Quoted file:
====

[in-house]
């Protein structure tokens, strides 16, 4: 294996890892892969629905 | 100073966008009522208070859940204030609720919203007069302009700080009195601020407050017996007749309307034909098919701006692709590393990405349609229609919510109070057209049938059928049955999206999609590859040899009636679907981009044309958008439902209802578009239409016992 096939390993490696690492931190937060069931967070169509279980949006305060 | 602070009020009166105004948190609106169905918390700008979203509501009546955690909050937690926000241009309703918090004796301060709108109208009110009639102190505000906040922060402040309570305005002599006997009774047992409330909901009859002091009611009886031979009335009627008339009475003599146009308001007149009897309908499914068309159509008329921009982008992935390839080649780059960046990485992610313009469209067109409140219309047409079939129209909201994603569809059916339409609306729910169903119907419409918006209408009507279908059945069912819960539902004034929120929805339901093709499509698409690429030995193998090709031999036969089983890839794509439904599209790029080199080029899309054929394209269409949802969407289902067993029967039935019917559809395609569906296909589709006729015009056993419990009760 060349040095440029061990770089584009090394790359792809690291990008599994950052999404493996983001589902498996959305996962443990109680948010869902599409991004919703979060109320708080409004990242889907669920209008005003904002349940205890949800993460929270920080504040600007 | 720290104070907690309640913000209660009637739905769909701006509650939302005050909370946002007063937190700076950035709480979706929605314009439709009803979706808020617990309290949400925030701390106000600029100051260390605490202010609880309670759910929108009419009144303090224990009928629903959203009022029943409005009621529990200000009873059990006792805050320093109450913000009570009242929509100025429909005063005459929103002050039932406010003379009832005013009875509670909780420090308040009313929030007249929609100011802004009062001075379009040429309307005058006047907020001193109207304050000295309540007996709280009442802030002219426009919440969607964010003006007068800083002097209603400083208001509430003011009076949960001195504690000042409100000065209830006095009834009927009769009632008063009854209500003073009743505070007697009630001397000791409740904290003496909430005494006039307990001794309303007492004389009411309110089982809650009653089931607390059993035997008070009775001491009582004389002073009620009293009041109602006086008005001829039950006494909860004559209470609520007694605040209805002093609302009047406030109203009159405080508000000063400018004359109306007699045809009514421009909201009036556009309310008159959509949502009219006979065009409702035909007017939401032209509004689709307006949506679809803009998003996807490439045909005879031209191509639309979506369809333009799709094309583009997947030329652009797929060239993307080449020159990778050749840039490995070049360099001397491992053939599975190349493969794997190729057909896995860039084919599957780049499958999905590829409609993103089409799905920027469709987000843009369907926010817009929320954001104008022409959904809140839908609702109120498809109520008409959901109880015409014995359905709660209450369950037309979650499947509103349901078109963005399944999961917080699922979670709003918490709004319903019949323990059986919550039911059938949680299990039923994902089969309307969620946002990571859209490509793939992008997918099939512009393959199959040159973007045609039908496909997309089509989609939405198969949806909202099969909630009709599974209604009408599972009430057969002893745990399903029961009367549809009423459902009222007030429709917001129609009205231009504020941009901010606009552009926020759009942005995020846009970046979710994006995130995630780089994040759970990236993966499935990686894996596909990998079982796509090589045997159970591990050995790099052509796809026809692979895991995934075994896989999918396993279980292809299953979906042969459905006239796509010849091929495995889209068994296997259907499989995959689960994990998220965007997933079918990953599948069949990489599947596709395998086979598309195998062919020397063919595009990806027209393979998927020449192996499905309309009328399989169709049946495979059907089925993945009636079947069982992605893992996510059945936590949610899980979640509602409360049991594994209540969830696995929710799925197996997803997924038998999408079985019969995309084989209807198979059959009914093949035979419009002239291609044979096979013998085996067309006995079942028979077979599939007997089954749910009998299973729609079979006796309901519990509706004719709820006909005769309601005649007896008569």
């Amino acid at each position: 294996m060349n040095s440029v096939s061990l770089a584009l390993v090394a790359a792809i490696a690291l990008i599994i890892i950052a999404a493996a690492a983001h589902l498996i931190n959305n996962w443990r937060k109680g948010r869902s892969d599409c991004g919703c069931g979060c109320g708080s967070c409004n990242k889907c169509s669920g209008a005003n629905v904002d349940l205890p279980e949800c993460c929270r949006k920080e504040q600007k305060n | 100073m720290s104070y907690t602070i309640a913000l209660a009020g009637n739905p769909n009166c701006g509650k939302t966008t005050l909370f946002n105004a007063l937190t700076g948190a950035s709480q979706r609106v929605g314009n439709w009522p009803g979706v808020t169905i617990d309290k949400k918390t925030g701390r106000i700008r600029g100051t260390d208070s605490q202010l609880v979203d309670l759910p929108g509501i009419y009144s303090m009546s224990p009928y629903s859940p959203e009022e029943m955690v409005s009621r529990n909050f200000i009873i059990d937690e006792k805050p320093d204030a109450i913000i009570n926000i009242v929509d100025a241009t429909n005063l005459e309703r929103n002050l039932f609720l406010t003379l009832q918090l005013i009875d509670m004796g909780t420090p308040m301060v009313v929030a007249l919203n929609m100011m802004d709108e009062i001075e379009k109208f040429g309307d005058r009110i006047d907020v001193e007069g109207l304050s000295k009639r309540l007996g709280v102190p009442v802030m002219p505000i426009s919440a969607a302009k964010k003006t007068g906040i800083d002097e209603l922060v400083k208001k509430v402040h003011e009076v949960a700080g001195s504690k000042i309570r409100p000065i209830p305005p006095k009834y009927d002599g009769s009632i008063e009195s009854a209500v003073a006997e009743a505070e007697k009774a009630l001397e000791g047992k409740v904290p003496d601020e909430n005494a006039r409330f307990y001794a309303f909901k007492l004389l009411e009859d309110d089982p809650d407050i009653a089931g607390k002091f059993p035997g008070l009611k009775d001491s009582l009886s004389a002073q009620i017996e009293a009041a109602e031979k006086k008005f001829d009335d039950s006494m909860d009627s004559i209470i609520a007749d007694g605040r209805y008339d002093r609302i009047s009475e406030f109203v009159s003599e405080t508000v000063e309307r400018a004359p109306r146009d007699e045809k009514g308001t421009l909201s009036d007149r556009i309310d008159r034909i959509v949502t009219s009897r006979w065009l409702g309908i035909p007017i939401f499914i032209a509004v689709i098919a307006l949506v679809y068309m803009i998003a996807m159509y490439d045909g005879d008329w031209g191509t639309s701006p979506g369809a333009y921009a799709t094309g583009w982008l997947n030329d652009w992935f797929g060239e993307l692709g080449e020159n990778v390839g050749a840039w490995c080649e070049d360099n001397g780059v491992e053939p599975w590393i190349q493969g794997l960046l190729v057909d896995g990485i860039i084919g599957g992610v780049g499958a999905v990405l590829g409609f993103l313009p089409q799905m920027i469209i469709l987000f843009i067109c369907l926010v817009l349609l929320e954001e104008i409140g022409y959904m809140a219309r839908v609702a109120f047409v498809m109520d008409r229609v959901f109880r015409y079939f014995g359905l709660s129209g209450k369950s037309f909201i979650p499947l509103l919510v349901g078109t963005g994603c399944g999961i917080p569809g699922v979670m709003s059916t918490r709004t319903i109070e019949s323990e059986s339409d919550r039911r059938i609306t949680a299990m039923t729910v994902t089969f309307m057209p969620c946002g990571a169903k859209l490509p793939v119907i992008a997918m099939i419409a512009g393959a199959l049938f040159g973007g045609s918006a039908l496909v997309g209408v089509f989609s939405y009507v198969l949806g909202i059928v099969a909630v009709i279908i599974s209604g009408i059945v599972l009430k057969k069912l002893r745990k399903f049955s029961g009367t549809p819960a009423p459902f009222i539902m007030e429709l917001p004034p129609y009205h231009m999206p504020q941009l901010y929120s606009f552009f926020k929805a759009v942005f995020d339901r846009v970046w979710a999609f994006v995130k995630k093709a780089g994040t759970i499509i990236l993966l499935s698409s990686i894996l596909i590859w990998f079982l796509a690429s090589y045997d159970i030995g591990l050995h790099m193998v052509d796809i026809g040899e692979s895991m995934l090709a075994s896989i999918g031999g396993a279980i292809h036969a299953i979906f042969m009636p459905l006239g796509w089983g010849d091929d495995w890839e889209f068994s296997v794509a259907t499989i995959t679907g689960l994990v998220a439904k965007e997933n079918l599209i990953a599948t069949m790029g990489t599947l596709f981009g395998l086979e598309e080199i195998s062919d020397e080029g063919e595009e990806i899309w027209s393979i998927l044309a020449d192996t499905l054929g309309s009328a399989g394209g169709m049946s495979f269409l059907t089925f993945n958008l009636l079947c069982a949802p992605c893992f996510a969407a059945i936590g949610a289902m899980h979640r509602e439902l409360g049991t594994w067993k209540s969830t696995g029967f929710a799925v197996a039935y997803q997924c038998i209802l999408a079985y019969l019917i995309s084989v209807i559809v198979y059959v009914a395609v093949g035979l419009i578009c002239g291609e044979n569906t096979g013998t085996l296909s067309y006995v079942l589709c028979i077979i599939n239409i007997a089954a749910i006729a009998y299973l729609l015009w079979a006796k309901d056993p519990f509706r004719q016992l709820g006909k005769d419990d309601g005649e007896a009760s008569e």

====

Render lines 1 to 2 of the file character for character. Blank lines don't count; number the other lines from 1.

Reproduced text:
[in-house]
């Protein structure tokens, strides 16, 4: 294996890892892969629905 | 100073966008009522208070859940204030609720919203007069302009700080009195601020407050017996007749309307034909098919701006692709590393990405349609229609919510109070057209049938059928049955999206999609590859040899009636679907981009044309958008439902209802578009239409016992 096939390993490696690492931190937060069931967070169509279980949006305060 | 602070009020009166105004948190609106169905918390700008979203509501009546955690909050937690926000241009309703918090004796301060709108109208009110009639102190505000906040922060402040309570305005002599006997009774047992409330909901009859002091009611009886031979009335009627008339009475003599146009308001007149009897309908499914068309159509008329921009982008992935390839080649780059960046990485992610313009469209067109409140219309047409079939129209909201994603569809059916339409609306729910169903119907419409918006209408009507279908059945069912819960539902004034929120929805339901093709499509698409690429030995193998090709031999036969089983890839794509439904599209790029080199080029899309054929394209269409949802969407289902067993029967039935019917559809395609569906296909589709006729015009056993419990009760 060349040095440029061990770089584009090394790359792809690291990008599994950052999404493996983001589902498996959305996962443990109680948010869902599409991004919703979060109320708080409004990242889907669920209008005003904002349940205890949800993460929270920080504040600007 | 720290104070907690309640913000209660009637739905769909701006509650939302005050909370946002007063937190700076950035709480979706929605314009439709009803979706808020617990309290949400925030701390106000600029100051260390605490202010609880309670759910929108009419009144303090224990009928629903959203009022029943409005009621529990200000009873059990006792805050320093109450913000009570009242929509100025429909005063005459929103002050039932406010003379009832005013009875509670909780420090308040009313929030007249929609100011802004009062001075379009040429309307005058006047907020001193109207304050000295309540007996709280009442802030002219426009919440969607964010003006007068800083002097209603400083208001509430003011009076949960001195504690000042409100000065209830006095009834009927009769009632008063009854209500003073009743505070007697009630001397000791409740904290003496909430005494006039307990001794309303007492004389009411309110089982809650009653089931607390059993035997008070009775001491009582004389002073009620009293009041109602006086008005001829039950006494909860004559209470609520007694605040209805002093609302009047406030109203009159405080508000000063400018004359109306007699045809009514421009909201009036556009309310008159959509949502009219006979065009409702035909007017939401032209509004689709307006949506679809803009998003996807490439045909005879031209191509639309979506369809333009799709094309583009997947030329652009797929060239993307080449020159990778050749840039490995070049360099001397491992053939599975190349493969794997190729057909896995860039084919599957780049499958999905590829409609993103089409799905920027469709987000843009369907926010817009929320954001104008022409959904809140839908609702109120498809109520008409959901109880015409014995359905709660209450369950037309979650499947509103349901078109963005399944999961917080699922979670709003918490709004319903019949323990059986919550039911059938949680299990039923994902089969309307969620946002990571859209490509793939992008997918099939512009393959199959040159973007045609039908496909997309089509989609939405198969949806909202099969909630009709599974209604009408599972009430057969002893745990399903029961009367549809009423459902009222007030429709917001129609009205231009504020941009901010606009552009926020759009942005995020846009970046979710994006995130995630780089994040759970990236993966499935990686894996596909990998079982796509090589045997159970591990050995790099052509796809026809692979895991995934075994896989999918396993279980292809299953979906042969459905006239796509010849091929495995889209068994296997259907499989995959689960994990998220965007997933079918990953599948069949990489599947596709395998086979598309195998062919020397063919595009990806027209393979998927020449192996499905309309009328399989169709049946495979059907089925993945009636079947069982992605893992996510059945936590949610899980979640509602409360049991594994209540969830696995929710799925197996997803997924038998999408079985019969995309084989209807198979059959009914093949035979419009002239291609044979096979013998085996067309006995079942028979077979599939007997089954749910009998299973729609079979006796309901519990509706004719709820006909005769309601005649007896008569």